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Zadie Smith’s White Teeth focuses on immigrants’ life experiences in the postwar British society. The novel is said to herald a new voice of multiculturalism and is often compared to the construction of hybrid identity that writers such as Salman Rushdie and Hanif Kureishi explore in their works. In her portrayal of an evolving multicultural British society, Smith takes a broader approach as she introduces characters from different ethnic, cultural, religious, and linguistic backgrounds to show how people from diverse backgrounds adapt and negotiate their identities. While I pay attention to questions of race, identity, multiculturalism, hybridity, and migration, I seek to examine in detail the place of history in nation building, especially in relation to the way history is deconstructed and rearticulated by women in their construction of a rhizomatic womb-space. I contend that an exploration of women’s history or herstory in Smith’s novel is not only important because it provides an alternative history that speaks of women’s experiences but more so because of the new world and social relations that it constructs as it emphasizes journeys, (dis)connections, ruptures, and displacements as possible modes of identity formation for women rather than the stable core or continuities that history promotes.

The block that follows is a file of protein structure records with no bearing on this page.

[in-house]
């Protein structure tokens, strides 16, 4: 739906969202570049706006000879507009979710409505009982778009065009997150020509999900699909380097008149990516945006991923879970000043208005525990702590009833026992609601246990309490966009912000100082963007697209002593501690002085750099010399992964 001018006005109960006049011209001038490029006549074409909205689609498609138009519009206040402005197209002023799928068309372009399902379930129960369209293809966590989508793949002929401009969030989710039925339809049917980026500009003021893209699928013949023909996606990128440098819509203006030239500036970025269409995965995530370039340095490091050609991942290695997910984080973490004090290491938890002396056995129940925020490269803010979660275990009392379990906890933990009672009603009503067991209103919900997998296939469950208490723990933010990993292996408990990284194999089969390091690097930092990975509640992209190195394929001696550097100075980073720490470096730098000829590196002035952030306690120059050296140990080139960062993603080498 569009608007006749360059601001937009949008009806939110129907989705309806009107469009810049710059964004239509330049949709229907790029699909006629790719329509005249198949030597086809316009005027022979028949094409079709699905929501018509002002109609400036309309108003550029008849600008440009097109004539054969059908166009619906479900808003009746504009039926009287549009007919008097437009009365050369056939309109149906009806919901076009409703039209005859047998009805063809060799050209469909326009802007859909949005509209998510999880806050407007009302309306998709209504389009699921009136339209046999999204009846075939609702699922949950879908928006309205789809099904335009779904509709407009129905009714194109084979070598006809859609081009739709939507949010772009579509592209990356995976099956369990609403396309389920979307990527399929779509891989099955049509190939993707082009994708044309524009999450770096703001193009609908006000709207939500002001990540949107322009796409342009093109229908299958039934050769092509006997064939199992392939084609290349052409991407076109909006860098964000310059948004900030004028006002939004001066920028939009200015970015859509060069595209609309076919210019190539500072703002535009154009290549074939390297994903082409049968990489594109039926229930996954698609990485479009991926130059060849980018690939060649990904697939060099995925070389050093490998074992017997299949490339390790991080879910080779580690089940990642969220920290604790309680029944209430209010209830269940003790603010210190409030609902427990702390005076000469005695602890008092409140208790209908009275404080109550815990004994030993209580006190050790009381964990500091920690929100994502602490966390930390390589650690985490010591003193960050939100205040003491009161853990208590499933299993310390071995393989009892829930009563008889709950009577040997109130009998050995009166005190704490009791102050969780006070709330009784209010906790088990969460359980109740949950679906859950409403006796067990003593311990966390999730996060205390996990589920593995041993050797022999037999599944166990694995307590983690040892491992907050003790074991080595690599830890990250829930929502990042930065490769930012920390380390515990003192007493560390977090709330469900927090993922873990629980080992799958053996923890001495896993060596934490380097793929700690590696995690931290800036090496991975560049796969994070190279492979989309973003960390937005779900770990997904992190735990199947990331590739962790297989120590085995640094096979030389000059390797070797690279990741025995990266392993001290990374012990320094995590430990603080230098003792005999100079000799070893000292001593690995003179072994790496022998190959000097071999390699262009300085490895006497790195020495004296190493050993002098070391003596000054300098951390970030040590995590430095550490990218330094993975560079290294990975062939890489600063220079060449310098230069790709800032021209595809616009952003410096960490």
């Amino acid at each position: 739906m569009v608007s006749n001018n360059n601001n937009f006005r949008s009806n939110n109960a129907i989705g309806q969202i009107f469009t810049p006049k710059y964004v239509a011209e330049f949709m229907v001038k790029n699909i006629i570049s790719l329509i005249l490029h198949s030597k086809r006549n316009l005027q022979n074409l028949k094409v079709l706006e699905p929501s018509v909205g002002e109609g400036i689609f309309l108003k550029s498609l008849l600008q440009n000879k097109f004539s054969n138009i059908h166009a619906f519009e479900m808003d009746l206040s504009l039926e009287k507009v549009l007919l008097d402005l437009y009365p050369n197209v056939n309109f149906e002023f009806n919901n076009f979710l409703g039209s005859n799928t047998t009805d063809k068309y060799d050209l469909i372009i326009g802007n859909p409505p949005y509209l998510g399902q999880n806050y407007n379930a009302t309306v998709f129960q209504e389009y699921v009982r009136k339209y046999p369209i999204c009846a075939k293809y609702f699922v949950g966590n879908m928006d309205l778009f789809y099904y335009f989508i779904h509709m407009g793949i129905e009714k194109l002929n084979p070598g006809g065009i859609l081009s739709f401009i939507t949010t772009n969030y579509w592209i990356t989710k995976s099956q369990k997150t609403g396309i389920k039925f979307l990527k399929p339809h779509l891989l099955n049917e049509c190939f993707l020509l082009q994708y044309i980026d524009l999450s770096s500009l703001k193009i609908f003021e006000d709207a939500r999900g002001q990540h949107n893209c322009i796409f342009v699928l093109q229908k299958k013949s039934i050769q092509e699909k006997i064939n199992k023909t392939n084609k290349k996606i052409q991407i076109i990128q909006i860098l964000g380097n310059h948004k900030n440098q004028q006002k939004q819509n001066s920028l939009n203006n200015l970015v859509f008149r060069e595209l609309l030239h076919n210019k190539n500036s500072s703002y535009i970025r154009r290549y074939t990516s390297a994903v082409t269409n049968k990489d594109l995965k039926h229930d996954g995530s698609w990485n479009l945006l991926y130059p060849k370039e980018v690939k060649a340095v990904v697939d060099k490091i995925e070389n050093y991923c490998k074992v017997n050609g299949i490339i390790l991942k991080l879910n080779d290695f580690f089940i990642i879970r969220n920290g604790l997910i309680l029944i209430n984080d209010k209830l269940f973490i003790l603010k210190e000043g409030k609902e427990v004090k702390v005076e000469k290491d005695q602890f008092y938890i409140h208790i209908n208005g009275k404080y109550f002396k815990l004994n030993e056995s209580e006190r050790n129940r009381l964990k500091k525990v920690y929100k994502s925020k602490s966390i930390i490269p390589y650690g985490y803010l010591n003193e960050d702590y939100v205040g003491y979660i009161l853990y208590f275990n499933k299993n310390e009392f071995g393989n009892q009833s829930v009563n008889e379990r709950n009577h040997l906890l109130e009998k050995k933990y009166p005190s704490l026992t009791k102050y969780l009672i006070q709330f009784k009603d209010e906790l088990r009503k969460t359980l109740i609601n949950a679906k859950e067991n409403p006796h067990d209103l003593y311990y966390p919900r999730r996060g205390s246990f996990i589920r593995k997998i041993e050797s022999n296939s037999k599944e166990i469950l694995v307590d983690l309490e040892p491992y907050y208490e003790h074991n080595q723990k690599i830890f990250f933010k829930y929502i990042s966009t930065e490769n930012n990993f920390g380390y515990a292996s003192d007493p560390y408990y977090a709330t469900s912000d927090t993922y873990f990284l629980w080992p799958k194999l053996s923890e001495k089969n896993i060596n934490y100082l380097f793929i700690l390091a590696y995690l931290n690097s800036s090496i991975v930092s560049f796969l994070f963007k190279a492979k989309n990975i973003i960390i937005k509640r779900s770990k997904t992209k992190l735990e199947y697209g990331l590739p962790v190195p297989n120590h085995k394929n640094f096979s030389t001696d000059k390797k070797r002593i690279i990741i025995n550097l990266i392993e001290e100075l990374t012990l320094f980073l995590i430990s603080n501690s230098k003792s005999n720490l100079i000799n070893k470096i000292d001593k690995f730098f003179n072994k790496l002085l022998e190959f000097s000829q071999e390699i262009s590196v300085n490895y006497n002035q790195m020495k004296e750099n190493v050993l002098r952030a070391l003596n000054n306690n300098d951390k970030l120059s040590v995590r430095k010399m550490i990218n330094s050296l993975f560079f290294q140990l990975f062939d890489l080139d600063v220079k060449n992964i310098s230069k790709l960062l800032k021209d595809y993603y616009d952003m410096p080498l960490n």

How to Cite
Odoh, I. D. (2020). Women Deconstructing History in Search of their Own Voice and Identity. Humanities Bulletin, 3(2), 173–189. Retrieved from https://www.journals.lapub.co.uk/index.php/HB/article/view/1677
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